Psychology: Babies know what is good for them: But is it nature or nurture?
A kind reader draws my attention to this story by AP Science Writer Seth Borenstein on the ability of infants of six to ten months to judge what is good for them:
Babies as young as 6 to 10 months old showed crucial social judging skills before they could talk, according to a study by researchers at Yale University's Infant Cognition Center published in Thursday's journal Nature. The infants watched a googly-eyed wooden toy trying to climb roller-coaster hills and then another googly-eyed toy come by and either help it over the mountain or push it backward. They then were presented with the toys to see which they would play with.
Nearly every baby picked the helpful toy over the bad one.
The babies also chose neutral toys — ones that didn't help or hinder — over the naughty ones. And the babies chose the helping toys over the neutral ones.
Apparently, the large eyes on the toys played a key role; babies' judgement declined when the eyes were removed.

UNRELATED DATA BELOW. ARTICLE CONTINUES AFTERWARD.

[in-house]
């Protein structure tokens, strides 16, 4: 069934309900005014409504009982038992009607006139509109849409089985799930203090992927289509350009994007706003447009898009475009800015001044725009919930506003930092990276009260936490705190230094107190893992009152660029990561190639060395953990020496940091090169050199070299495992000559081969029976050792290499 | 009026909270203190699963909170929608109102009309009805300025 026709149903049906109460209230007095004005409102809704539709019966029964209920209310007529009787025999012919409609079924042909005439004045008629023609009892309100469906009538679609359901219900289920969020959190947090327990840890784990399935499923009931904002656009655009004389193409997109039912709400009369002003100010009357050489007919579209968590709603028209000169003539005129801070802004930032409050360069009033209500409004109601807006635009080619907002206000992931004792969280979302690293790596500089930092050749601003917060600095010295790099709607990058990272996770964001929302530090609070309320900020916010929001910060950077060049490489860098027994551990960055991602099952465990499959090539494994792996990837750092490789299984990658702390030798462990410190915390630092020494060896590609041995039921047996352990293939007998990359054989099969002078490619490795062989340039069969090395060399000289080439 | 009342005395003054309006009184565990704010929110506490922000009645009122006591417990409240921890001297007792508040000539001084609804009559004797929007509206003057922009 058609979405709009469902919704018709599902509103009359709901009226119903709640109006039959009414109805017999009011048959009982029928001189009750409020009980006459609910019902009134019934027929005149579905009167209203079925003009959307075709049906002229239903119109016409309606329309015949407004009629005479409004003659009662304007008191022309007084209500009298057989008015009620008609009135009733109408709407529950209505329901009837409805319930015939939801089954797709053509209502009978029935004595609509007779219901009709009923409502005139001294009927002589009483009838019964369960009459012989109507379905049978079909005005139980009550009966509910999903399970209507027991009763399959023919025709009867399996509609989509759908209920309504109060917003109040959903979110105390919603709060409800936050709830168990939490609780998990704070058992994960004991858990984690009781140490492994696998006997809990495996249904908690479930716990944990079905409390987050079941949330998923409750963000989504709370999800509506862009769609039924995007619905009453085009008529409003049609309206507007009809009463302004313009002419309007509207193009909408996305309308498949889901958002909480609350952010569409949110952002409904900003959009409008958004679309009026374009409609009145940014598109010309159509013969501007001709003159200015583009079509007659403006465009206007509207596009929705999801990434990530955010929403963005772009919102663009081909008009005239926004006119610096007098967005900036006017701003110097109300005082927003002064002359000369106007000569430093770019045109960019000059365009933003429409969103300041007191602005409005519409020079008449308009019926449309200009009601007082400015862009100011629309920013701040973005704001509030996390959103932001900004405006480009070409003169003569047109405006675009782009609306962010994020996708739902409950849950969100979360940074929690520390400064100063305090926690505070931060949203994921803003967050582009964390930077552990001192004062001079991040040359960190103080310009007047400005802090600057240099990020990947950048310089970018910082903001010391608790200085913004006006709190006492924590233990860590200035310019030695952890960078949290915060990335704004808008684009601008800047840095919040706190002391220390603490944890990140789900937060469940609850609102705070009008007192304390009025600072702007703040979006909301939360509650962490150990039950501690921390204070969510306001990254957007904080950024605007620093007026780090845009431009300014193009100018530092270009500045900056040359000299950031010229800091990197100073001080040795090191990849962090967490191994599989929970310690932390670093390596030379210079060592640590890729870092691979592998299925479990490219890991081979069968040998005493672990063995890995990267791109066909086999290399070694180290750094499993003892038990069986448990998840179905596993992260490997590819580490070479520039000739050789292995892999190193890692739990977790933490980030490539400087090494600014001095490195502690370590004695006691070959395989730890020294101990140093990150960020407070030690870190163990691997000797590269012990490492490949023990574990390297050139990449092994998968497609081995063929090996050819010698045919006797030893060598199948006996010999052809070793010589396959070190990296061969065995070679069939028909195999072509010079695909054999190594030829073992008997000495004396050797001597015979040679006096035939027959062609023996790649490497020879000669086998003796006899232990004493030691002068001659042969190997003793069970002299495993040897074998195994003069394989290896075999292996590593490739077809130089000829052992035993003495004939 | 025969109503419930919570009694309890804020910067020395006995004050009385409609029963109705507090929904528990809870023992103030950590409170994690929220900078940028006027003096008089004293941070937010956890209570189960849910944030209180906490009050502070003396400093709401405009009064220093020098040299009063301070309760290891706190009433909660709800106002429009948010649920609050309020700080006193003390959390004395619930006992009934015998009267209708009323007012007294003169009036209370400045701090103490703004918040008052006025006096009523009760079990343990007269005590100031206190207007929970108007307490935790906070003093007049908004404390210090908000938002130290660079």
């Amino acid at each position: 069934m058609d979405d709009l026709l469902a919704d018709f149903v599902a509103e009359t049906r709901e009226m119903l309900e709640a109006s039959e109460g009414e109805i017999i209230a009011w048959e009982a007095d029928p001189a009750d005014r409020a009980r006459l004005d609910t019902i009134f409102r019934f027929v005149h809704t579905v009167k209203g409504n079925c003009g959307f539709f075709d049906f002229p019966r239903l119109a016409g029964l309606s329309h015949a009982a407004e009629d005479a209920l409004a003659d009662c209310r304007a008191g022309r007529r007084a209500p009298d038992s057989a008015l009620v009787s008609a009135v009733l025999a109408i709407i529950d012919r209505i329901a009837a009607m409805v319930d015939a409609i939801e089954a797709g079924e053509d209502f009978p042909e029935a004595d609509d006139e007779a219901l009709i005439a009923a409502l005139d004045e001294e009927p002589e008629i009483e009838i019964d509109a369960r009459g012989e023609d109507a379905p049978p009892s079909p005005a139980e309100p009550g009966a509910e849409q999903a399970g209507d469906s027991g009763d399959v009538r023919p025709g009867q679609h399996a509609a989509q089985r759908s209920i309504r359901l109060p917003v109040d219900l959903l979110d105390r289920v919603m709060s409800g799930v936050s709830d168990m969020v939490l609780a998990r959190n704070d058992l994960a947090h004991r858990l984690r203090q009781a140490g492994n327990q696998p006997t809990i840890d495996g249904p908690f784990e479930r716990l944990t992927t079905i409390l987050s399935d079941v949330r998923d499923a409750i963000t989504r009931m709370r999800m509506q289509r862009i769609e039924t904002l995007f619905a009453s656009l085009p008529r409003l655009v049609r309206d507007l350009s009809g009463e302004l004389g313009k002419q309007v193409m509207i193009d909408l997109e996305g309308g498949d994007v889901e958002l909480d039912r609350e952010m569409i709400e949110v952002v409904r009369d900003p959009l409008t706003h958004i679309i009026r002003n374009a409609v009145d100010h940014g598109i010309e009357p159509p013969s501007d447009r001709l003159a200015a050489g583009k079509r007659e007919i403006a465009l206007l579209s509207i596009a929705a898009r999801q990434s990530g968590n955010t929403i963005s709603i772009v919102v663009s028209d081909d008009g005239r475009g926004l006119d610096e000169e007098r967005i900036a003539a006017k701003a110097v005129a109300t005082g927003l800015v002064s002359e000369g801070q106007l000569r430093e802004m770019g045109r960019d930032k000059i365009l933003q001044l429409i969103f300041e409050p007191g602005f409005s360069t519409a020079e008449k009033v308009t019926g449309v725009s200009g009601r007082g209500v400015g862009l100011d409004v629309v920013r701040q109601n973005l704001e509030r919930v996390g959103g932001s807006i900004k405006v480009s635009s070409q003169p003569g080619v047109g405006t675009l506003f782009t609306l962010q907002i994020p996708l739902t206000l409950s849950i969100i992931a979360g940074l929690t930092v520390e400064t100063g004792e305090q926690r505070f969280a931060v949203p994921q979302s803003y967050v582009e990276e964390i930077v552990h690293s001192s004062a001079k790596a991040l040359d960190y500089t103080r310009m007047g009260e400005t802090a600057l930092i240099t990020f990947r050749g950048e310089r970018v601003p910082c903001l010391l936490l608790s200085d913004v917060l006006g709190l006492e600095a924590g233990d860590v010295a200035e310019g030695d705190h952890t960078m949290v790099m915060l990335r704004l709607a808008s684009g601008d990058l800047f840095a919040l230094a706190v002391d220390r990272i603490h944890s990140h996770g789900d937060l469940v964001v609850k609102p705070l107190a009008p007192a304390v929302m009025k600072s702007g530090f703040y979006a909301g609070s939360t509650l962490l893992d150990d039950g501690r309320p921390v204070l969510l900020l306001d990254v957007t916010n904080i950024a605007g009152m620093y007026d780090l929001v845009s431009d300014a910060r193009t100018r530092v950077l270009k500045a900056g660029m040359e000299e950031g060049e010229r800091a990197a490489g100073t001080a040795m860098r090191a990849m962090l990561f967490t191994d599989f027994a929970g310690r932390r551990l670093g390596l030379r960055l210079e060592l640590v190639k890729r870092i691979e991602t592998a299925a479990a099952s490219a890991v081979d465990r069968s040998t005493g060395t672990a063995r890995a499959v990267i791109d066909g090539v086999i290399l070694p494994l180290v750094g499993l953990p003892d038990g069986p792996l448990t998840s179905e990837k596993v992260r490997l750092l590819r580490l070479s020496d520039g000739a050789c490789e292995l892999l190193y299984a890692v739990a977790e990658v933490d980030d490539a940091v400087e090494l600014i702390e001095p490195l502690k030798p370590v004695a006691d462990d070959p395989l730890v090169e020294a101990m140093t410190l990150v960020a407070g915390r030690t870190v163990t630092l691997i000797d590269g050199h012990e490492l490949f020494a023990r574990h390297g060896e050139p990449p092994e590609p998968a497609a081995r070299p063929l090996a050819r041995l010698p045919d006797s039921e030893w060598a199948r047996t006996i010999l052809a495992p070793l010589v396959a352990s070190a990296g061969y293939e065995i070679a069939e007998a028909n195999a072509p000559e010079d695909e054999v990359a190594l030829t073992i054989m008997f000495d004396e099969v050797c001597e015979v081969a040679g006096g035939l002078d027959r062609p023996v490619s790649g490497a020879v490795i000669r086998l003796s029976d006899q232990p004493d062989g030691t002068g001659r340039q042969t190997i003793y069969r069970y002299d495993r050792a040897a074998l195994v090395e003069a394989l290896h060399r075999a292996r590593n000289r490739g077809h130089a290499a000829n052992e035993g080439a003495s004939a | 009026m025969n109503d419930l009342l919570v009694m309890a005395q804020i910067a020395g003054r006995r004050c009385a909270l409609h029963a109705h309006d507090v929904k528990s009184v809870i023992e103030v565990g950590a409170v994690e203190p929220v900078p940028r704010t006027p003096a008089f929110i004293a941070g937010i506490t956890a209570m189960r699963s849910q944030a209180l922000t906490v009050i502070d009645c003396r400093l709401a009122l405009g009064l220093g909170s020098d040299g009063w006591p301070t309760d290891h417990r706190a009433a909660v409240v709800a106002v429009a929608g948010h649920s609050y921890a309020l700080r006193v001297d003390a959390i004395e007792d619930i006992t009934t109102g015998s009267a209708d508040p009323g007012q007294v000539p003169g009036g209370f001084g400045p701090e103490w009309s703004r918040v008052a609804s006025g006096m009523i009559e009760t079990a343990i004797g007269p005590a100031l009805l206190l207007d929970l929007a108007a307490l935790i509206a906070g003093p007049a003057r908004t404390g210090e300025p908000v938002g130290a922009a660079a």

Lead researcher Kiley Hamlin of Yale said that his research shows that humans have innate (= genetically programmed) social skills but psychology prof David Lewkowicz of Florida Atlantic says that the behavior is learned:
"Infants acquire a great deal of social experience between birth and 6 months of age and thus the assumption that this kind of capacity does not require experience is simply unwarranted,"
It's hard to know because you couldn't do the study much before six months of age and by then most tots know what's hot and what's not, so to speak. The most interesting part, to me at least, is that the researchers didn't seem to find any babies who were innately self-destructive (= chose the hurtful toy). That suggests that, whatever may be the case with wanting what is good for us, wanting what is bad for us is a behaviour learned later in life.
You can download the video here.
The Yale researchers now want to study animals, to see if the tendency to know what is good for oneself is as well developed. I suspect it is, but I am not at all sure that that will answer the nature or nurture question.